Prime Minister Liz Truss’ promise in her maiden speech outside No 10 to take action to tackle rising electricity bills should come as a relief to households across the UK.
but for Northern Ireland, where our energy system is very different from the UK, any relief is alarming.
There are very few details of her plans, but they suggest a cap on electricity bills of £2,500 with no increase to the current cap of £3,549 from £1,971 until 1 October.
It will cost the UK government between £90bn and £130bn as it covers the gap between what providers spend and what they charge customers.
The UK energy cap is not in effect in Northern Ireland because instead we get periodic updates from our suppliers about energy increases, with the latest being a shocking 56.3% increase from Firmus Energy since 3rd October. However, our bills are usually lower.
The current level of price increases from electricity and gas suppliers means many of us will be facing total electricity bills of around £3,000 from next month. The concept of a £2,500 ceiling is therefore a comfort, although it still represents a huge increase on previous accounts. But if the price cap did not work here until now, it is unlikely to be introduced now, because our system is very different from the British one.
The biggest complicating factor for us is that two-thirds of homes in Northern Ireland rely on fuel oil from dozens of different suppliers.
Government intervention in gas and electricity prices is much easier because there are a limited number of suppliers and the system is regulated.
However, oil supplies are not regulated, so there is no system of control over suppliers and how they charge their customers, not to mention that many of us change suppliers frequently.
Adhan O’Donnell, founder of energy comparison website Power to Switch, said: “I don’t think you can just lift and move what they’re proposing for England, Scotland and Wales and make it work for Northern Ireland.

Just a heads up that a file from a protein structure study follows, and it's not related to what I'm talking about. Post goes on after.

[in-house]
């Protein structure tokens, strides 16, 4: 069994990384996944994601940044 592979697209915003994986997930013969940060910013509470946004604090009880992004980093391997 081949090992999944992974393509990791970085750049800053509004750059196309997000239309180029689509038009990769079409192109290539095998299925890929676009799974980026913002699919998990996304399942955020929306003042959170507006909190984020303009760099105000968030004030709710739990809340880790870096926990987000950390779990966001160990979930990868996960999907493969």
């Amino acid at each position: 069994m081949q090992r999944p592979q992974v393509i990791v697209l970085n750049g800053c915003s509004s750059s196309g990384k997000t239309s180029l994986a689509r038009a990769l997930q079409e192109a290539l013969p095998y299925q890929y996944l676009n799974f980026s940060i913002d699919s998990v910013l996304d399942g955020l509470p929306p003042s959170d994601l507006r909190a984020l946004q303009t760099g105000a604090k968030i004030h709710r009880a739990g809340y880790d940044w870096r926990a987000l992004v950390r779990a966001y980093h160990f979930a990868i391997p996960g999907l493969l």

“But the amount of financial support that households in the UK get should also apply in North Africa, even if we have to have a different way of making it work for people.”
He said the simplest intervention might be through electricity suppliers, but even that was not clear cut.
In May, then chancellor Rishi Sunak introduced a separate energy rebate scheme, giving each household £400 off their electricity bill. This will be implemented in the UK from October in the form of phased discounts. But even four months later, we still don’t know exactly when or how the scheme will be implemented here.
The success of previous emergency financial support measures in the UK, such as the holiday scheme, was down to the simplicity of their implementation. There were no administrative problems with applying for leave to Northern Ireland.
In her speech, Liz Truss referred to the United Kingdom and “Britain” but not to the full name of Great Britain, “The United Kingdom of Great Britain and Northern Ireland”. The ease with which her key energy policy can be applied here will help preserve the impression of her prime ministerial skills.